The Accutron Q & A Page


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Frequently Asked Questions

 01. Why is my 214 running super fast?

 02. How can I tell the age of my watch?

 03. Can I still get a battery for my Accutron 214 wristwatch?

 04. How can I tell if my watch is a caliber 214?

 05. Does Bulova still repair the 214 and can I get parts?

 06. Can 214's be made waterproof?

 07. How do I identify my particular model & what information is coded into the serial number?

 08. Why does the second hand jump when my watch is shaken or set and is it OK?

 09. My 214 sometimes makes a sort of buzzing/whining  sound. Is this a problem and if so, what is it?

 10. Which band or bracelet came on my watch when it was new?

 11. My 214 stopped so I installed a new battery, but it won't run and it doesn't hum any more. What's wrong with it?

 12. Is it OK to run an Accutron that has been in storage for a long time?

 13. What is the value of my watch?

 14. How do I know if my Spaceview is a conversion?       Also see Accutron Spaceview Conversion

 15. What is the difference between a deceptive conversion and an honest one?

 16. Is the red second hand on my Spaceview correct?


 17. Why does my Accutron seem to run slower when I don't wear it?

 18. What is a hack and what does it do?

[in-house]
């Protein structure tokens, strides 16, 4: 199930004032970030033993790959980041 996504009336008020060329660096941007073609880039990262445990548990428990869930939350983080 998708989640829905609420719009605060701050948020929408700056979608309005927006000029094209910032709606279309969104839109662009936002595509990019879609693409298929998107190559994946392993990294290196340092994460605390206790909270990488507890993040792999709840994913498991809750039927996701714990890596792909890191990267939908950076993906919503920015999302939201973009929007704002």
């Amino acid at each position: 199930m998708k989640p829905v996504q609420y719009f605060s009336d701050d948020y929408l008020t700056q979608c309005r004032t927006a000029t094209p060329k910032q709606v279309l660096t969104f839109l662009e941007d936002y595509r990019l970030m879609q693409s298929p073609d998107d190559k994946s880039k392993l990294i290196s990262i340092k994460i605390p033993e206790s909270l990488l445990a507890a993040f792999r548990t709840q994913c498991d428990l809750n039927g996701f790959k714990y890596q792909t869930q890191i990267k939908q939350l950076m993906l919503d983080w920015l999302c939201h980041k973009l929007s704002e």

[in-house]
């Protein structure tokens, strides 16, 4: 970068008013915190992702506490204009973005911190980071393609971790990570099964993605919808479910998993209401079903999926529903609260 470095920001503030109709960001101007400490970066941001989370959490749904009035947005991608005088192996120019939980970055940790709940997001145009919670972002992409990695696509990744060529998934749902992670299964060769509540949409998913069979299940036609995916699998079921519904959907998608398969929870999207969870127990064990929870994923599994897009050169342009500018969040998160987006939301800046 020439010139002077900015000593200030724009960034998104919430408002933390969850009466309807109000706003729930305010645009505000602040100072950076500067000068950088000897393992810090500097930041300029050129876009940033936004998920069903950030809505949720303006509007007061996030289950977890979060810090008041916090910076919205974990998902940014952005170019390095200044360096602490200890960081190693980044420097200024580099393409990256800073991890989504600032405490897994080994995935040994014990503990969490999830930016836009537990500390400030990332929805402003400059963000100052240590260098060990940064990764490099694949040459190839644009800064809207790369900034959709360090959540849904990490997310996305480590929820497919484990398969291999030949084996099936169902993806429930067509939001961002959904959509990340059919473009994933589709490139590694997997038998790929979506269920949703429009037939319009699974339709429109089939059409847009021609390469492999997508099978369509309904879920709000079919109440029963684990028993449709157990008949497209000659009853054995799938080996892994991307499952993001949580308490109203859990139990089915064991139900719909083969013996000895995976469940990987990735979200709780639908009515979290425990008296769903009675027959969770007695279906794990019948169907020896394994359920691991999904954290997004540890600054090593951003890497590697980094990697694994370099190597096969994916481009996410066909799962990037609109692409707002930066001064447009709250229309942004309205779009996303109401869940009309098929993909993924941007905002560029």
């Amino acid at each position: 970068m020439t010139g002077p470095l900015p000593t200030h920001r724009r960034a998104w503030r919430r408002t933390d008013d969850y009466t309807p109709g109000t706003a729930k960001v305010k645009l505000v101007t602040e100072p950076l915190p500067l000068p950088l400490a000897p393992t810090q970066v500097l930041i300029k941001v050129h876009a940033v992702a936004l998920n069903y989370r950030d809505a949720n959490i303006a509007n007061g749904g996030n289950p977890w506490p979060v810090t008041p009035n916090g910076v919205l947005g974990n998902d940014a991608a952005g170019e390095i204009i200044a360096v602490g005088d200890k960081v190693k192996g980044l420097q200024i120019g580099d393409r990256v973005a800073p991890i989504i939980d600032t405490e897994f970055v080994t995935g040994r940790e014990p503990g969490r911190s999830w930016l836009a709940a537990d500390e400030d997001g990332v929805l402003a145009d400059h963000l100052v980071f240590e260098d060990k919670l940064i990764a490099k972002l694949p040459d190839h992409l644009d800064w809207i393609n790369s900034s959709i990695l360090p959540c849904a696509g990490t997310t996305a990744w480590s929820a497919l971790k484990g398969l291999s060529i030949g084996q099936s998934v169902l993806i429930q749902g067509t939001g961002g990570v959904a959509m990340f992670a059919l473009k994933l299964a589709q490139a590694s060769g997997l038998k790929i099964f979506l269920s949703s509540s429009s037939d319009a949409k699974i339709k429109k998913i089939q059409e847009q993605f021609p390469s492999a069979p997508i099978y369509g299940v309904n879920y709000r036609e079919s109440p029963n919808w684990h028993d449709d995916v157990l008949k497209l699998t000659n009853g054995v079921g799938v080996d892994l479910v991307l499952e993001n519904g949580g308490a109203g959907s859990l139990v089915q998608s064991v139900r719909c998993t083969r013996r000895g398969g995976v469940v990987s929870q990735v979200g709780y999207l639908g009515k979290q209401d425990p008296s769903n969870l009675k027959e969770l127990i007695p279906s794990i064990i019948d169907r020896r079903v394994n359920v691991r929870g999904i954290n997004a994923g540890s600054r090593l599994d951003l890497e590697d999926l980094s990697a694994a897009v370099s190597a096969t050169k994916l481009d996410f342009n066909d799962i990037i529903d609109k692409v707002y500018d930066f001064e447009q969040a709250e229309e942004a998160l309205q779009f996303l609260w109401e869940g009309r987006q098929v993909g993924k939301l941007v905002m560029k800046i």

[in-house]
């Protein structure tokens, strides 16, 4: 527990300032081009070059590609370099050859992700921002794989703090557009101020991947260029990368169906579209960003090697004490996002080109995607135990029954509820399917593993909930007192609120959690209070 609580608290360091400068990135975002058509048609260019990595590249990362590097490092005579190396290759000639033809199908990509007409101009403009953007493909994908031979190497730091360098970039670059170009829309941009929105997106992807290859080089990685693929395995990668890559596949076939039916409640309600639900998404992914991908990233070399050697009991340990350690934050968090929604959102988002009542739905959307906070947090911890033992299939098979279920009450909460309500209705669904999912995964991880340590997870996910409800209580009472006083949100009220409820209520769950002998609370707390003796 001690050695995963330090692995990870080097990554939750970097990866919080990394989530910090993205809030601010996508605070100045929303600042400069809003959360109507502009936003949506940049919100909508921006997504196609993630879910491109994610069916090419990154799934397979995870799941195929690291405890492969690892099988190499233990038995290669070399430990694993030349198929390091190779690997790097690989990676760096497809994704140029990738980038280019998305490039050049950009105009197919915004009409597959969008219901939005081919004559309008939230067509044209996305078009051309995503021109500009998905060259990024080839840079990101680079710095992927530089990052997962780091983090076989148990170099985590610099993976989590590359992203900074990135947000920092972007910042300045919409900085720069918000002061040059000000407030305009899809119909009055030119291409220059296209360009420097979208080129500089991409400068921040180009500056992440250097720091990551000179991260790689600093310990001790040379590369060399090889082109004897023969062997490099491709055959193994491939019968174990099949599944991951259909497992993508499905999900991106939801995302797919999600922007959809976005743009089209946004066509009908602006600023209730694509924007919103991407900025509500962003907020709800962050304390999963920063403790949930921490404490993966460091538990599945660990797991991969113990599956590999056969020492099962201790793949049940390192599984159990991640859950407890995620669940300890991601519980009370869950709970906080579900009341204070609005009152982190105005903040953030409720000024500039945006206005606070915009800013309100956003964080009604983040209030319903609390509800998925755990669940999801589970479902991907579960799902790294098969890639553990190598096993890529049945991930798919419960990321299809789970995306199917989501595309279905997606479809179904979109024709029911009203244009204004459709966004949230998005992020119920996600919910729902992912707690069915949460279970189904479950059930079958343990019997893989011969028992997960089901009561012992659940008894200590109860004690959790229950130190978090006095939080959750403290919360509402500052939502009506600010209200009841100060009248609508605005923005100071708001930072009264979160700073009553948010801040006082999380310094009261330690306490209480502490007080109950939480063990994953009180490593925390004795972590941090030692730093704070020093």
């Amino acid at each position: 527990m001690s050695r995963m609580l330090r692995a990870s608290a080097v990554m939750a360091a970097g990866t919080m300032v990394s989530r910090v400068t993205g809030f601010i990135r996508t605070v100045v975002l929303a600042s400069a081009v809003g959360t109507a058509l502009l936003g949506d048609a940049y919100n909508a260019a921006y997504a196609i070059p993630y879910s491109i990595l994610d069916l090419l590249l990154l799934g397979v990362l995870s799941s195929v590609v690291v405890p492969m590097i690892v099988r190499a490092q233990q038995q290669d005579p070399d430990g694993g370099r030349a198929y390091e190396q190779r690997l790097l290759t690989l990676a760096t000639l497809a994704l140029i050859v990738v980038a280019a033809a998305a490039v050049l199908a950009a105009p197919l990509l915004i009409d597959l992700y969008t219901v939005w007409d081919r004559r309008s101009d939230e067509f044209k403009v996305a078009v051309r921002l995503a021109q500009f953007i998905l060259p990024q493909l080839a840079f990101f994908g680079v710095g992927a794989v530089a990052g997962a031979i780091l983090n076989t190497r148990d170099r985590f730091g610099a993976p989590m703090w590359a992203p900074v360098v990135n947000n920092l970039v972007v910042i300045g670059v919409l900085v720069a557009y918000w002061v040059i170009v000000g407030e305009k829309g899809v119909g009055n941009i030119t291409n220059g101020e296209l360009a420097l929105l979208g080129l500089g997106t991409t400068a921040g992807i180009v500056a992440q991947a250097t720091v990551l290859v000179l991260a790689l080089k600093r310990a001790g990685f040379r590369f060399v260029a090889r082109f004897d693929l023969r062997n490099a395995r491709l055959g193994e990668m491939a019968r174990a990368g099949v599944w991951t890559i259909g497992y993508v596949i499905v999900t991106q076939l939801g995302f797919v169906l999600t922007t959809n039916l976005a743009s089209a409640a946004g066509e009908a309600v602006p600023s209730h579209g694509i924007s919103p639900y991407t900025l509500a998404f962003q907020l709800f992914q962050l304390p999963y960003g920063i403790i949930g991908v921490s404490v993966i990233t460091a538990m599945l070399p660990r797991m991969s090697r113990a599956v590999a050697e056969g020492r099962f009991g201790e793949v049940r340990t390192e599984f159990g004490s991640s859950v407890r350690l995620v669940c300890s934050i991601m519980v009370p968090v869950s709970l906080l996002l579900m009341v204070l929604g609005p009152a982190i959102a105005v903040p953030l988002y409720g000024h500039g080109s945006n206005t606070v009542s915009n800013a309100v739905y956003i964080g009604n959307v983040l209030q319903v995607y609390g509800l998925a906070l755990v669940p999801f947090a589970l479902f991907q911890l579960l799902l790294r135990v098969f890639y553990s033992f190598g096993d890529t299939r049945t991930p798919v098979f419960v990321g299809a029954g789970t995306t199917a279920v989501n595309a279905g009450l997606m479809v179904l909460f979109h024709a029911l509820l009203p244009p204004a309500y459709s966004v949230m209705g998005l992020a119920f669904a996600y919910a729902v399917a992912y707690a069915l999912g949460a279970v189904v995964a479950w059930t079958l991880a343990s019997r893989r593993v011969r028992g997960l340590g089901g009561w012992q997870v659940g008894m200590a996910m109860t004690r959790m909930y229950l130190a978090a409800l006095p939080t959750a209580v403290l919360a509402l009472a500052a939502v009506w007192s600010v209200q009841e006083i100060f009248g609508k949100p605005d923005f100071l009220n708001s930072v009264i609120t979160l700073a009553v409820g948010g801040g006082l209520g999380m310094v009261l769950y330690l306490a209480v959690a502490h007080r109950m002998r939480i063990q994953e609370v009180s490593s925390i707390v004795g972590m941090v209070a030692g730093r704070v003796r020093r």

19. Should I stop my Accutron when I'm not wearing it?

 20. What should I do if my 214 won't start with a new battery?

 21. Is it true that the 360 cycle/second hum of an Accutron  has a calming effect on the wearer?

 22. What musical note is the Accutron hum closest to?


01.   Why is my 214 running super fast?

The electronic circuit in your 214 (commonly referred to as the coil) was designed to run on 1.35 volt mercury batteries which are no longer sold in the USA. Currently available batteries produce 1.55 volts. Perfect adjustment of the index mechanism was not as critical with the lower voltage of mercury batteries as it is with silver oxide batteries. The higher voltage (+0.2V) can cause some movements to run too fast. If this happens to your 214 it is usually because the adjustment of your Accutron was borderline in the first instance and you will have to have the movement professionally adjusted.

COIL MODIFICATION: Is your Accutron running way too fast? A readily available 1.55V silver oxide battery usually works well and most 214's can be adjusted to run properly without any difficulty but there are some movements which can only be described as over-active. The adjustment of an over-active movement with a 1.5V battery is so tenuous that any external force will cause the movement to speed up. This explains why some watches run great on the dresser but too fast when worn while others will run well for a while until a hard bump causes them to slip out of adjustment.

The bottom of each 214 tuning fork tine was notched at the factory to set the frequency (click photo). A relative few have tuning forks that were cut to the thinner end of their tolerances. This was OK when the magnets were energized by 1.3 volts but at 1.5 volts these forks are over-active. This causes them to index two teeth instead of one either periodically or with every stroke. Previously the only way to correct the problem was to replace the tuning fork with one that has thicker tines but that is not a reliable solution to the problem. Experience has shown that quite often, the watch will run well for months after the fork is swapped, but the movement is still susceptible to speeding up after suffering a severe shock.